general, it has been my privilege to work with advocates for victims' 
rights and to help provide them with the resources they need in order 
to heal and recover. But what if we could do more to prevent people 
from becoming victims in the first place? What if we could improve 
accountability on college campuses related to reports of sexual assault 
perpetrated by their employees? Well, it seems to me the answer is 
obvious. While there is nothing we can do to turn back the hands of 
time and prevent these young men and women from being taken advantage 
of in the first place, we can take action to hold universities 
accountable for employee sexual misconduct that they already know about 
and stop abusers from continuing to harm students.
  I hope this bill can work its way quickly through the regular order 
through Congress, the House and the Senate, and make its way to the 
President's desk so we can begin to improve accountability on college 
campuses all across our country.
  While we continue our work to prevent sexual abuse in all its forms, 
there is more we need to do to support victims. Tomorrow, the Senate 
Judiciary Committee will vote on what I have no doubt will be a major 
bipartisan achievement for the 116th Congress.
  We see many pieces of legislation that divide Members of the Senate, 
and sadly those are often the ones that get the most attention. But the 
Debbie Smith Act is the type of bill we should be talking about and 
celebrating. The namesake of this legislation is an incredibly 
courageous woman whom I have had the pleasure of working with over the 
years.
  Debbie Smith is an ardent advocate for eliminating the rape kit 
backlog and expanding the DNA database to provide victims with answers 
and peace of mind. Sadly, her personal advocacy was borne from 
experience. In 1989, Debbie was home doing laundry when a stranger 
broke into her house. He blindfolded her, abducted her, and took her to 
a wooded area behind her home, where he robbed and repeatedly raped 
her. Debbie reported the crime to the police and went to the emergency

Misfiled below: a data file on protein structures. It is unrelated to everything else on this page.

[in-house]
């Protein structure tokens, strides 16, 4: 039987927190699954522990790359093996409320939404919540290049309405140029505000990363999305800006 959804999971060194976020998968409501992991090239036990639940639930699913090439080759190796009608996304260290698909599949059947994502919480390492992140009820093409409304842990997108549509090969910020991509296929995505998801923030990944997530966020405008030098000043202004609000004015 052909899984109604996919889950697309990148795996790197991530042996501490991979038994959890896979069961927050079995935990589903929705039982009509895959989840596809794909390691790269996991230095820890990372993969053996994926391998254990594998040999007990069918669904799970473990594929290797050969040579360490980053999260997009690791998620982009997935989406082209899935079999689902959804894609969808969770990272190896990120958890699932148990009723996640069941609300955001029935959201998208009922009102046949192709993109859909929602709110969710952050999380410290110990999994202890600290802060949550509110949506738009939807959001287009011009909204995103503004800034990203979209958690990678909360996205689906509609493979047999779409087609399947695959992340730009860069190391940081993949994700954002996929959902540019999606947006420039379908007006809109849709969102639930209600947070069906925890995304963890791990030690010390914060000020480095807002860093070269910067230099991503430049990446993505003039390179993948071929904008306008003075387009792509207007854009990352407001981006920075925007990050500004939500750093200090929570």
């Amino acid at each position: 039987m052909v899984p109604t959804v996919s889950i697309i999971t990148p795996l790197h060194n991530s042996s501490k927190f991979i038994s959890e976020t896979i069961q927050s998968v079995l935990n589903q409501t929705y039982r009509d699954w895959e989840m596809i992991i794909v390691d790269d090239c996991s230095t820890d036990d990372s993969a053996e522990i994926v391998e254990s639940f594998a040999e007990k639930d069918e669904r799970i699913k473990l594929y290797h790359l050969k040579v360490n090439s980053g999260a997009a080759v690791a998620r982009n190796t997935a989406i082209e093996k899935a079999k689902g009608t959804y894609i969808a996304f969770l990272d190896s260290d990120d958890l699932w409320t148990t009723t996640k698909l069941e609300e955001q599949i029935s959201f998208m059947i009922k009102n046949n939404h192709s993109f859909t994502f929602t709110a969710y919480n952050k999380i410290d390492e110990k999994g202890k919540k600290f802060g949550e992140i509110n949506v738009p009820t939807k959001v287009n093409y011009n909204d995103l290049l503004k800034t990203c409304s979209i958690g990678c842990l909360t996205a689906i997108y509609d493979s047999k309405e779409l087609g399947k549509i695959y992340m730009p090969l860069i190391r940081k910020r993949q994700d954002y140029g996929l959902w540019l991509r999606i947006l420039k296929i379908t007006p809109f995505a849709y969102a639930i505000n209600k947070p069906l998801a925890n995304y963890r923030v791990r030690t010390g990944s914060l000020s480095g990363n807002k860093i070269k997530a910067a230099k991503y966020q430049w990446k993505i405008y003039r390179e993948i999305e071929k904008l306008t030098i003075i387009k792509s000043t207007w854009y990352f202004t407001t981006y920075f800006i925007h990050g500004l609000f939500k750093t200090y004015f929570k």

room for a forensic exam, but because of the nationwide backlog, there 
were no immediate answers. Her rape kit was not even tested right away, 
as it should have been.
  Although exact numbers are difficult to estimate, experts believe 
that as many as 400,000 rape kits remain untested in the United States. 
We really don't know with any precision. Each one of them represents a 
story of a sexual assault victim and holds the key to identifying and 
apprehending a vile criminal. Like every other victim whose DNA 
evidence sat or still sits on a shelf, Debbie simply had to wait. In 
her case, it took 6\1/2\ years before she finally got the answers she 
had been looking for when a cold hit revealed the identity of her 
rapist.
  Debbie knows the fear and uncertainty that comes upon victims just by 
not knowing the answers to who did it and how we make sure justice is 
served. She made it her mission to eliminate the backlog. She has 
become a trusted voice for sexual assault victims all across this 
country and, of course, works the Halls of Congress on a bipartisan 
basis to make sure we don't lose sight of this important goal, which is 
to eliminate the rape kit backlog.
  The Debbie Smith Act was signed into law in 2004 and provides local 
and

[[Page S2542]]

State crime labs with resources they need to end the backlog of 
unsolved crimes. So far, more than $1 billion has been provided to 
forensic labs because of this law and has led to some pretty incredible 
results.
  One reason it is important that the Federal Government assumes part 
of this responsibility is because many jurisdictions--small police 
departments, rural counties--simply don't have the tax base, don't have 
the money, and don't have the expertise to be able to solve this 
problem of untested rape kits. Since 2005, thanks to Debbie Smith, more 
than 860,000 DNA cases have been processed because of the Debbie Smith 
Act, accounting for 43 percent of all forensic profiles in the FBI's 
DNA database.
  Though the primary goal is to reduce the rape kit backlog and 
identify their assailants, processing this DNA evidence can assist 
investigations for nonviolent crimes as well. Similar to criminal 
fingerprint databases, this DNA evidence can help convict people who 
commit other crimes.
  The Debbie Smith Act of 2019 will reauthorize this important funding 
that supports testing of these rape kits so we can eliminate the 
backlog and ensure it will not grow again in the future. This law also 
authorizes important training for law enforcement, correctional 
personnel, forensic nurses, and other professionals who assist victims 
of sexual assault.
  So I am grateful to Debbie for her courage and the courage of 
countless other survivors who have shared their stories publicly--it 
can't be easy--and who continue to advocate for reforms to eliminate 
the backlog. Two other inspiring survivors from Texas, Lavinia Masters 
and Carol Bart, have also been strong advocates in my State and at the 
Federal level. It has been my privilege to know them and work with them 
on this issue.